Despair and Hope
At one time or another, anyone may feel overwhelmed, either due to work-related stress, conflict with co-workers, friends, one’s spouse or children – or a combination of factors. For some people, problems have a way of metastasizing, spreading noxious despair that overtakes the more positive aspects of life. The pressures seem too much to handle; the problems seem insurmountable. At such times, we need to prioritize, to break down the tasks into manageable units and view them as individual challenges, in order to keep despair from overwhelming us.
Sometimes, we suffer from feelings of inadequacy because we operate under the illusion that other people have perfect lives. Just as our neighbor’s lawn seems neat and trimmed and perfectly green, we think other peoples’ entire lives are “greener” - more perfect, more well-adjusted. This misperception may be even more acute in terms of our spiritual heroes, whom we believe to be perfect in every way. The challenges experienced by the average person seem foreign to these great souls – at least in the hagiographic accounts of their lives.
Perhaps this is why the words of desperation and despair uttered by the greatest of our prophets, Moshe, our teacher and leader, come as such a shock: “I cannot be responsible for this entire nation! It's too hard for me! If You are going to do this to me, just do me a favor and kill me…” (B’midbar 11:14-15). Perhaps this is just a turn of phrase, similar to the popular retort, “Just shoot me.” However, just as one should not make such a flippant comment to a person holding a gun, it may have been less than prudent for Moshe to say those words to God, who is perfectly and absolutely capable of fulfilling his request.
It seems that Moshe had reached the breaking point. In context, his despair is understandable: Moshe had just invited his father-in-law Hovev to join the Israelites’ epic march to the Promised Land. After more than a year encamped at Sinai, the time had come to make their way to the Land of Israel. Moshe speaks in the present tense: “We are going to the Land that God has promised us.” His excitement is palpable. We can almost hear the breathlessness of his anticipation as his great dream is about to come true. Unfortunately, he did not know what we, the readers, do: The bitter reality is that Moshe will not complete the triumphant march that is about to begin. He will not achieve the final goal; he will never enter the Land of Israel. And herein lies the rub: Profound disappointment is born of extreme expectations.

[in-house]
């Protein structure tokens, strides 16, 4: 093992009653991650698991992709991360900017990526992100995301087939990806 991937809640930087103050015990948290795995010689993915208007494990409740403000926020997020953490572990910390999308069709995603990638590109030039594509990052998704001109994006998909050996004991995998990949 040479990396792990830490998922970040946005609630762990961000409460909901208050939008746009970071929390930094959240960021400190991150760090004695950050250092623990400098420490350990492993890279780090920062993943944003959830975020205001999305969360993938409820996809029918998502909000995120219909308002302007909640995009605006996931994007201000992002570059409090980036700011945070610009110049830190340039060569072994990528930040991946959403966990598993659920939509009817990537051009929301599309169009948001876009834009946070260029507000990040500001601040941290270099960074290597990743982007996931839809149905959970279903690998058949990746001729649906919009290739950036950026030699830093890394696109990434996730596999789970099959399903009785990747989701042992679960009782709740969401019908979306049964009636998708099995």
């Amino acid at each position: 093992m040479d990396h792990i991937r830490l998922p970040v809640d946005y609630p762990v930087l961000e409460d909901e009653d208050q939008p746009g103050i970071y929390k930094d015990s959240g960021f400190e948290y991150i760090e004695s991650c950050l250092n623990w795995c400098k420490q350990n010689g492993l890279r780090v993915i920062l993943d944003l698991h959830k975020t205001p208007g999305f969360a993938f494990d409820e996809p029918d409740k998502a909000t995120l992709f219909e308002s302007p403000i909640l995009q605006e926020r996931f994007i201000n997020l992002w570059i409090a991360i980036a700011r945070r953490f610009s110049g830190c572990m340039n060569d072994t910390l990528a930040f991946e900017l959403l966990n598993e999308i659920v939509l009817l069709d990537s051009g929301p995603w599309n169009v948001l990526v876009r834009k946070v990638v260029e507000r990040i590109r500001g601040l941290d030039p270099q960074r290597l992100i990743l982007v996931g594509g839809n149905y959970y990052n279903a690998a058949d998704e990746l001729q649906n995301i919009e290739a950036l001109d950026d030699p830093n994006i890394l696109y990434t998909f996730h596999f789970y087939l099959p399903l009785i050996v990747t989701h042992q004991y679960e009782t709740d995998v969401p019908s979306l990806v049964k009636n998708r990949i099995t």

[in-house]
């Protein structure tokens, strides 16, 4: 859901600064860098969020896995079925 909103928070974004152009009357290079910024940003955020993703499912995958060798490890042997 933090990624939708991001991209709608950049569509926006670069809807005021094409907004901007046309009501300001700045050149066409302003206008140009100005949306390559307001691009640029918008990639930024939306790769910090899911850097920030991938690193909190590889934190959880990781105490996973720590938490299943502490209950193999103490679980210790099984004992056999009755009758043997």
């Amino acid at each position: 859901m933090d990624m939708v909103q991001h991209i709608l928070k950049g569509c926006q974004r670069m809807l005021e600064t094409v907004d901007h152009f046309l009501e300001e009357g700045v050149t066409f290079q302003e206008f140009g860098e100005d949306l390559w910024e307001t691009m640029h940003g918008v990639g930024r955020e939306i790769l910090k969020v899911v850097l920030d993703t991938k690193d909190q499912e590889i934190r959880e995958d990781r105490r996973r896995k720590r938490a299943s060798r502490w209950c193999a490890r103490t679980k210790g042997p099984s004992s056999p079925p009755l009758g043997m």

We may liken this to the disappointment experienced by a young person who goes on a seemingly successful first date, but does not get a call for a second date. However disheartening this may be, this disappointment cannot be compared to that of a bride or groom who has set a date for the wedding, reserved the hall, ordered the dress or stood for the final suit fitting – when the call comes that the wedding is off. Extreme excitement and anticipation transforms into devastating darkness. This is what Moshe experienced: He speaks in the present tense. He believes that all obstacles have been overcome, and the next stop is the Promised Land. And now, without warning, a litany of complaints causes him to understand that his dreams will be frustrated. Perhaps, as my late teacher Rabbi Yosef Soloveitchik suggested, Moshe had a premonition; perhaps it was something more concrete. Whatever the reasons that caused it, Moshe experienced the crushing fall from the height of his expectations – plummeting from “We are going,” we are on our way to fulfilling our destiny – to the disheartening reality that he faced. The march to the Land of Israel that ignited his spirit and filled him with joy was a trip Moshe would not complete. The three-day journey would take years, an entire generation – and he would not live to see it completed.
Depression comes when dreams disintegrate, degenerating into a debilitating nightmare.
Moshe’s plea is an expression of despair. He knows deep inside that he will fail, and this sudden realization is crippling. Why should he carry on? Why continue the charade of leadership if he will not complete his task? Nonetheless, God stands by his side. Rather than accepting Moshe’s pleas and “putting him out of his misery,” God responds: If you cannot do this alone, I will provide you with help.
Perhaps this is a lesson for us all. When we feel overwhelmed, when we want to say, “Just shoot me,” free me from this burden, release me from responsibilities I am incapable of living up to, our prayer should be, “God, please give me strength. Please send me help, and please stand by me. Together, we will accomplish what you placed me on earth to achieve.”
For a more in-depth analysis see: http://arikahn.blogspot.co.il/2014/06/audio-and-essays-parashat-bahaalotcha.html